If you like Modernism architecture, stop by the campus of IIT, or Illinois Institute of Technology, which has great architecture by Mies van der Rohe, Helmut Jahn and Dutch architect, Rem Koolhaas, who designed The McCormick Tribune Campus Center under the elevated tracks. Mies’s Crown Hall has recently been totally refurbished and is exceptional. A two-hour tour offered by the Chicago Architecture Center is quite informative and highly recommended. It is just east of Bridgeport across the expressway. 3300 S. Federal.
BACK OF THE YARDS
Back of the Yards is a residential and industrial neighborhood in Chicago southwest of Bridgeport. It was named for the fact that it was near the former Union Stock Yards which employed thousands of European immigrants in the early 20th century. Upton Sinclair’s 1906 novel, The Jungle, featured the neighborhood. After the Stock Yards closed the neighborhood was impacted for many years. But today there are a number of new businesses along with an increase in Mexican American immigrants.
I had read about several things to do and explore as well as there were three locations featured in the Chicago Architectural Center’s Open House Chicago in October 2021.
WHAT TO SEE AND DO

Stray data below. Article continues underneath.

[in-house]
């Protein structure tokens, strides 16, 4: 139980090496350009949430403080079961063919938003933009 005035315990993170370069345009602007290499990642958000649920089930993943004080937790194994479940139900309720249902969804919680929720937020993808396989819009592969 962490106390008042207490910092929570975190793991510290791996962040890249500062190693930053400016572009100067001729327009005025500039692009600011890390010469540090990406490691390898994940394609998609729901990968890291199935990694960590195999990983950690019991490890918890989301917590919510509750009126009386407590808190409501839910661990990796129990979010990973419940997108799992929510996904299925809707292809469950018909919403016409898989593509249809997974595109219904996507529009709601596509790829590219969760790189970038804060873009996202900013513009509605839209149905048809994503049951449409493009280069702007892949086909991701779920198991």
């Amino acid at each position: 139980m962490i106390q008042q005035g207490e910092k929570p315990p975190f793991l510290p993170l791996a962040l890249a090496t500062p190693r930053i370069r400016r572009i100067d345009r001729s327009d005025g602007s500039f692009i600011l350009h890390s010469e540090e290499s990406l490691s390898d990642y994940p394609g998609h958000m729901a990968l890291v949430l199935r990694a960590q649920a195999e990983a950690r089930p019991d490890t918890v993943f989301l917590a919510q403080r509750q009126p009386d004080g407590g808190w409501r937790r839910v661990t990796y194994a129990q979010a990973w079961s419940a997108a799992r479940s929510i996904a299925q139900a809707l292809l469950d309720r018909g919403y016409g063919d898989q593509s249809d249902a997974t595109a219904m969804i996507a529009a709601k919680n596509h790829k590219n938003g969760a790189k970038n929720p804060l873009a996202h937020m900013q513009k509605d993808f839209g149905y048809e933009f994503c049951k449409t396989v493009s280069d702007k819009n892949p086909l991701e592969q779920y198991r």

Start your visit to the neighborhood at the Union Stockyards Gate located at W. Exchange Ave. and S. Peoria St. This was the entrance to the famous Union Stock Yards. It was designed by John Wellborn Root of Burnham and Root around 1875 and is the only significant structural element of the stock yards to survive. The Union Stock Yards made Chicago famous as the “hog butcher to the world.” It was named a National Historic Landmark in 1981.
Marz Community Brewing Company: This is a local microbrewery and large 4,000 sq. ft. taproom at 3960 Iron St. In addition to tasting their beers, you can have snacks, sides, sandwiches, bowls, coffee and tea. They make a number of ales, IPAs, Weisse beer with many unique flavors. I asked for something light and fresh and was served A Lifestyle Beer, which is a Berliner Weiss with Yerba Mate, Pineapple Lemongrass and Marigold Teas. It was excellent and refreshing! It is in McKinley Park on the edge of Back of the Yards and Bridgeport.
As part of the Chicago Architecture Center’s 2021 Open House Chicago, I was pleased to have toured The Plant and Plant Chicago.
Plant Chicago is located at 4459 S. Marshfield in a old firehouse on the Southwest side. It is a small community of food businesses. It is also home to an indoor marketplace in addition to a local farmers market. There are also activities and workshops throughout the year.
A short drive is The Plant at 1400 W. 46th St. The Plant is a research and production facility for several small, local food businesses including cheese, Kombucha, beer, microgreens and herbs, coffee, bread and chocolate. Most are not open to the public, but tours and weekly markets are available, and you can pick up direct orders. You can also enjoy the large taproom for Whiner Beer while tasting one of their beers and ordering a pizza.
For more travel destinations and recommendations, visit globalphile.com.